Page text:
rante ausencia di L. G. Smith, cu a bal
en vacantle dia 31 di Maart.

During J. L. Field's vacation, C. R.
Greene (phone 583) is in charge of the
Standards Group of the Process Division
of T.S.D. H. V. Locker (phone 582) is
acting as head of the Testing and Design
Ground of the same division both during
Mr. Field's vacation and during the
subsequent vacation of Mr. Greene.
During G. Potts' vacation, R.P. Ewing
(phone 649) is acting as Assistant Chief
Engineer in the Engineering Division.

acuerdo cu muchanan di school tin mes-
ter di e energia cu un poco di cuminda
cada bez, ta duna y cu nan por paga
mih6 atencion na nan studio y ta keda
mas active si nan no meter keda hopi
ora sin come.
Esaki especialmente ta verdad den e
caso di e muchanan den program di
aprendiz, di cual hopi meter tuma.nan
desayuno cing' or di mainta pa nan par
yega refineria na tempo, un t ez cu nan
ta biba na campo.






Next to Christmas, birthdays, and mak-

Drawing Takes Place for
Sale of Twelve Co. Houses

The Company's plan to help relieve
the housing shortage in San Nicolas
through the sale of 12 surplus Colony
bungalows went into operation April 17
with a drawing to determine which ap-
plicants were to receive the houses.
Deciding by lottery was necessary, since
17 applications were received for the 12
bungalows available.
The drawing was made in the office
of Acting Colony Manager J. J. Abadie,
with Henry Nassy and Edgar Wingaar-
de, members of the Employees' Advisory
Committee, drawing the names out of a
Two 3-room houses were available,
and these were drawn by A. Kersout,
P.R. 1697, and H. Islam, P.R. 361. Those
who had applied for 3-roomers but
whose names were not drawn were:
J. Saitch, P.R. 3314, S. Bislick, P.R.
3644, H. DeBoer, P.R. 3942, D. Wever,
P.R. 1475, and A. Sam, P.R. 3852.
Eight 4-room houses were available,
with only five applicants for this size,
all of whom are eligible to purchase one.
These are L. Wever, P.R. 8192, J. Beau-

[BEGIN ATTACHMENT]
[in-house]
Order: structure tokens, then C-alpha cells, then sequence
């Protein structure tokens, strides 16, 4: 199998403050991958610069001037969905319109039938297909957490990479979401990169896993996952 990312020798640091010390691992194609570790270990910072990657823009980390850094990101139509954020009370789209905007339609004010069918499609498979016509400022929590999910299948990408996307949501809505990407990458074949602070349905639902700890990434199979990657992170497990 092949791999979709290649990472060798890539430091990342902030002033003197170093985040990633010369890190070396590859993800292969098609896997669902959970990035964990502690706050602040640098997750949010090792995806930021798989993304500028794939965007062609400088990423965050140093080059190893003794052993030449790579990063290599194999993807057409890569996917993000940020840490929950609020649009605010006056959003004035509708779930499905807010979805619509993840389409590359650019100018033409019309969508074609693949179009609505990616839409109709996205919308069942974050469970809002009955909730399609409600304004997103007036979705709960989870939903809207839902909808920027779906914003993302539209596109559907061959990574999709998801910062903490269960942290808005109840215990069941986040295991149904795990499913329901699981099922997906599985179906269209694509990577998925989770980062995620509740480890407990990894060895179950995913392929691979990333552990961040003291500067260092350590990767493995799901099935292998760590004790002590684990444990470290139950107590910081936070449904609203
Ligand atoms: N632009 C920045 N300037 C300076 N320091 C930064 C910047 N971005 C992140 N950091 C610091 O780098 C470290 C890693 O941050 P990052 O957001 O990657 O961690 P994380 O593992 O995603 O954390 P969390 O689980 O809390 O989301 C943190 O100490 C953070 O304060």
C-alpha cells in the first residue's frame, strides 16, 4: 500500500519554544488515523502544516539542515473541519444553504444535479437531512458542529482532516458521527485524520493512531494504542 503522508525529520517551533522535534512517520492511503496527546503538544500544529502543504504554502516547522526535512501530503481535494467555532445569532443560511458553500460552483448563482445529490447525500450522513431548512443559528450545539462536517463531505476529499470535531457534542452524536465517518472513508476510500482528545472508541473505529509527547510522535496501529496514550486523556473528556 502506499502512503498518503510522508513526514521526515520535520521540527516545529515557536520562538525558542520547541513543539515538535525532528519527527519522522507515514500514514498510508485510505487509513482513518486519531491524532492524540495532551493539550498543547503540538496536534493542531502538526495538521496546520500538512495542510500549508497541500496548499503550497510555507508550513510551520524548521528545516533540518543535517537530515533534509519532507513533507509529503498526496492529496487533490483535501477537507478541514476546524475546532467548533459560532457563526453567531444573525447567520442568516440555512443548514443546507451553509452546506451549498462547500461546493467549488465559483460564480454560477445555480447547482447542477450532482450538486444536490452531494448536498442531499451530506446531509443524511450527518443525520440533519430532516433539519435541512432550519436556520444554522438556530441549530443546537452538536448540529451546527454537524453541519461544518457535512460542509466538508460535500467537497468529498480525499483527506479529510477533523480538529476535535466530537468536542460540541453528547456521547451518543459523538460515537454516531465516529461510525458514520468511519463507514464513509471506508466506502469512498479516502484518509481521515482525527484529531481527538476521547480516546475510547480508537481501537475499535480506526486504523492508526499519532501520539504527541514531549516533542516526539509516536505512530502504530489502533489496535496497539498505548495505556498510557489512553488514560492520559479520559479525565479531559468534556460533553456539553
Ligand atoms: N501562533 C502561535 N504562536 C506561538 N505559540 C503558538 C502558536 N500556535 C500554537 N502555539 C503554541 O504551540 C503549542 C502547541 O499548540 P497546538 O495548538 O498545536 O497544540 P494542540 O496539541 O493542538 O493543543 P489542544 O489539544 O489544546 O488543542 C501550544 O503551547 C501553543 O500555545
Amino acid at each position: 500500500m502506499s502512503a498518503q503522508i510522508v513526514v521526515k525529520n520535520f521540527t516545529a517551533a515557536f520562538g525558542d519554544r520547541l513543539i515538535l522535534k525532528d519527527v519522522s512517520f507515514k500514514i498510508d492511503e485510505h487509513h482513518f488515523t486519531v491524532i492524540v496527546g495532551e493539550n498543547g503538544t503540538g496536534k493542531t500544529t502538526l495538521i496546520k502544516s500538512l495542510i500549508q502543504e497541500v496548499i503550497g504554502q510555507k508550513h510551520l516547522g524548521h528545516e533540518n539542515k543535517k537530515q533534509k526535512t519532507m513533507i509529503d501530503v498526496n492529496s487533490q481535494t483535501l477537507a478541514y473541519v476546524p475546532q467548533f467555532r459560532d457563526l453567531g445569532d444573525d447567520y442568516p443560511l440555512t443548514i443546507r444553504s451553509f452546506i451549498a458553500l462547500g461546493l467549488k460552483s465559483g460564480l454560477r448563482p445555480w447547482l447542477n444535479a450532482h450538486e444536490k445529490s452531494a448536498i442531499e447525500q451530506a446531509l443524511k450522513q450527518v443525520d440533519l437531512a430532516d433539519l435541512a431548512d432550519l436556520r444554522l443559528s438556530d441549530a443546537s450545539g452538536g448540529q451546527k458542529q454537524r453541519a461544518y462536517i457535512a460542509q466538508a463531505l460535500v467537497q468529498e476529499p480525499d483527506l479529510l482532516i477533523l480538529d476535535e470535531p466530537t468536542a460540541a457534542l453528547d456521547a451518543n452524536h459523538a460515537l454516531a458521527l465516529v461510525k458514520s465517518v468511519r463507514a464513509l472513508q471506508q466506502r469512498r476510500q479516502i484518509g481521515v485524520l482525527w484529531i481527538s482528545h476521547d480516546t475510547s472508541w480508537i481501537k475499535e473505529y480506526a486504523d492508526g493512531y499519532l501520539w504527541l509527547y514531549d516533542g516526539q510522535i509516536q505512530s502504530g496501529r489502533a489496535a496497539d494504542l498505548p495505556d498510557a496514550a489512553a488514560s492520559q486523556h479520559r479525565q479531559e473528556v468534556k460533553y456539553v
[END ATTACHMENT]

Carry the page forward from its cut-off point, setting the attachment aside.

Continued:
jon, P.R. 9949, E. Robles, P.R. 9843,
A. Coelho, P.R. 4981, and P. Brook, P.R.
Two 5-room houses were available,
and these were drawn by S. Chang. P.R.
3420, and R. Peterson, P.R. 9959. Those
who had .applied for a 5-roomer but
whose names were not drawn here:
A. Rodney, P.R. 9919, M. Harms, P.R.

mudpies, probably nothing takes
dren's fancy like an Easter egg
t. This one was staged by the Lago


Edric Frederick of the Boilermaker
department, on April 16, at the age of
40. He had five years and eleven months
of service with the Company. He was a
participant in the Thrift Plan, and is
survived by his wife.

L. M. Sanborn, for many years editor
of the Esso Refiner, died suddenly
March 31, without previous illness.
Death occurred at his office in the Bay-
way refinery at Elizabeth, New Jersey.
Mr. Sanborn, whose assistance was of
value in launching the Aruba Esso News
three and a half years ago, will be re-
membered by many employees who hail
from the New Jersey works.

Photographic exposure meter (nsall
black object with numerals under a
glass window) on Santa Cruz-Fontein
road. Don Blair, "C.Y.I." office, Person-
nel Building.

Lichtmeter pa fotografia (un obheto
preto cu number y un wijzer tapa bao
di glas) riba caminda di Santa Cruz-
Fontein. Don Blair, Oficina di "Coin
Your Ideas", Oficina di Personnel.

8145, and M. deCuba, P.R. 8188.
The applications for houses did not
correspond with the number of each size
availal!:. Th2 Colony Service depart-
ment is approaching the eight employees
who had specified either a 3-room or a
5-room house in their applications, and
whose names were not drawn for those
sizes, to determine which would be in-
terested in the remaining 4-room
bungalows. A second drawing will then
be held to distribute these houses.

Community Church's Sunday School.
Above, every clump of grass gets a
going-over in the race for eggs. At left,
four little girls compare notes.

Aviation Insurance Available
For Employees Traveling On
Commercial Airlines

Among various benefits available to
employees of the Company is aviation